A Taste of History

For 90 years, Sally Bell’s Kitchen in Richmond has made food the old-fashioned way—by hand.

Standing at a metal table in the narrow confines of Sally Bell’s Kitchen in Richmond, Connie Parker holds a cupcake perched on the fingers and thumb of her left hand, twirling it this way and that with an agility that belies her 91 years.

With her right, she uses a butter-knife-sized spreader to cover it with caramel frosting—a dollop for each side, a third for the top—with the casual expertise of an artist using a palette knife. 

This cupcake is nothing like the giants in the display cases of trendy bakeries. Its proportions are modest, the size of a toddler’s fist, and the frosting a light spackle that envelops the cake rather than a gooey, sugary pompadour that overwhelms it. It is as different from a modern cupcake as one of those dog-sized ancestral horses is from Secretariat. But in its way, it too is an evolutionary forebear—a reminder of how things used to be. 

When it’s ready, Parker balances the cupcake on the tip of her spreader and places it on a tray. As with every one of the thousands of cupcakes made and sold each year at Sally Bell’s for almost a century, the frosting covers the cupcake’s bottom and sides rather than its top. 

Why? “We just always have,” Parker says. “People like them that way.” And they have, ever since Sally Bell’s began in 1924. Still do.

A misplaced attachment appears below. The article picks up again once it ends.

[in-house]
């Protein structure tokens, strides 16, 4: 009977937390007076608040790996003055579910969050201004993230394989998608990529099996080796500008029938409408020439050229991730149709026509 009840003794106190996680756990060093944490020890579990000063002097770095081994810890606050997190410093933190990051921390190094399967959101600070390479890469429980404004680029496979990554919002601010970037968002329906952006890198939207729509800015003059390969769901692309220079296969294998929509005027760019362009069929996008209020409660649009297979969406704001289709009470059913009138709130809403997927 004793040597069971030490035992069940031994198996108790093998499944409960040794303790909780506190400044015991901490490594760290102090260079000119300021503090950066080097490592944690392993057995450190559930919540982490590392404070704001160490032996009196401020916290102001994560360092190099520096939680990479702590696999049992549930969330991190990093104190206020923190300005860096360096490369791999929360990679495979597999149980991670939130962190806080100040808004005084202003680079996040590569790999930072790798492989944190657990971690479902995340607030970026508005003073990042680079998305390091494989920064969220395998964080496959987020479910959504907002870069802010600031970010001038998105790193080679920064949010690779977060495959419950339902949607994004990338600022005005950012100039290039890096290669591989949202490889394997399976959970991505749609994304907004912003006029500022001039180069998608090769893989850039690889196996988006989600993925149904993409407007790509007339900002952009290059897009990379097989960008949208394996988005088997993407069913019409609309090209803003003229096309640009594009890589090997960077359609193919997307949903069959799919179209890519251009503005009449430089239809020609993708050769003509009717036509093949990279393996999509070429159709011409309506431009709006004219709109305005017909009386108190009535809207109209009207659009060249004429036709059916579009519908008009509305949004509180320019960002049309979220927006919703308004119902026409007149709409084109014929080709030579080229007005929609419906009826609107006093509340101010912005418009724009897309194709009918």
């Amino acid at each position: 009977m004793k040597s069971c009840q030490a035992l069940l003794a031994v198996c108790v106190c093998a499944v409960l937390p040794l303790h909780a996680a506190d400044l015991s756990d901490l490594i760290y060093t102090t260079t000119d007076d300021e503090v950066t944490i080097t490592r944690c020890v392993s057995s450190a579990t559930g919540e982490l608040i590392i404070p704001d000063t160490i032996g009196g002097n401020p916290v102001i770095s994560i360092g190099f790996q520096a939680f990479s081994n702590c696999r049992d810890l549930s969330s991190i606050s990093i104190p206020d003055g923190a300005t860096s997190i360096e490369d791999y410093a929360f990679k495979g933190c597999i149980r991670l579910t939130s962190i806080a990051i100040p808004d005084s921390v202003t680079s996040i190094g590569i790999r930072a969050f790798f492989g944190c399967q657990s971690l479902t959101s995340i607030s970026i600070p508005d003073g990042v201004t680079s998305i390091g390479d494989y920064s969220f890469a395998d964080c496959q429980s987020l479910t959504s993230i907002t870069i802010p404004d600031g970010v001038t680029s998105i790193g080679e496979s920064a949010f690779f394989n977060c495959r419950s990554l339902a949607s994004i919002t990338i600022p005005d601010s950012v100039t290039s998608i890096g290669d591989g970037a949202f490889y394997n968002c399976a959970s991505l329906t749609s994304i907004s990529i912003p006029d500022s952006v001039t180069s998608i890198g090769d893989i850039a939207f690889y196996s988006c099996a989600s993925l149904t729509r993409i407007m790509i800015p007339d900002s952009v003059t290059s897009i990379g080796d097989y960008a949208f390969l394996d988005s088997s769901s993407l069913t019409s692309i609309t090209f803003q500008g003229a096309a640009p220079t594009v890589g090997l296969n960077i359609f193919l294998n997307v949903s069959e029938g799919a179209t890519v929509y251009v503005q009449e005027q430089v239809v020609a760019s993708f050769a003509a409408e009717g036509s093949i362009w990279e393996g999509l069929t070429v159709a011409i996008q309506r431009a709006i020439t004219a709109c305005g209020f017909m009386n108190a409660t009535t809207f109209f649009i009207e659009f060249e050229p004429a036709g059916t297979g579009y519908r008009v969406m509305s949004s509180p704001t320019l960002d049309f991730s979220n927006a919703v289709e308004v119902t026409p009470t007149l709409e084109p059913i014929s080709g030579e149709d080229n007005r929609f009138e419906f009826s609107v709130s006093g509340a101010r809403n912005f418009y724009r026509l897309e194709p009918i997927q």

In its list of 100 recommended food-related things for 2014, the glossy foodie bible Saveur called Sally Bell’s iconic upside-down cupcakes the “prize” of a Sally Bell’s lunch. Southern Living mentioned them as one reason the magazine included Sally Bell’s in its 2014 list of “best cheap eats.” Other national publications have gushed about everything Sally Bell, from its deviled eggs to its boxed lunches; in a passionate encomium published in June, the Paris Review, perhaps America’s most august literary journal, called the cupcakes “demure.” 

Another highlight: As part of its 2013 summer symposium, the Southern Foodways Alliance presented a 12-minute documentary about Sally Bell’s. “We’ve been really fortunate that people write these things,” says Scott Jones, 59, Sally Bell’s manager, whose great-aunt started the business. “It’s flattering.” 

Locals line up every Thanksgiving and Christmas to buy hundreds of pounds of potato salad. Employees tell of customers who travel to Sally Bell’s modest brick storefront in Richmond from far away—Utah, California, New York—to order, say, a pimiento cheese sandwich on white bread. It’s not just the food these people seek. It’s a memory. 

William Martin, director of the Valentine Richmond History Center museum, where the business has a lunchtime operation, says Sally Bell’s offers a chance to taste the “sacramental foods” of an era of Virginia that is nearly gone: cups of translucent tomato aspic, rolls with slivers of salty Smithfield ham, slender white-bread sandwiches with olives and cream cheese, cheese wafers with a single pecan pressed into their centers—all precisely wrapped, all made by hand.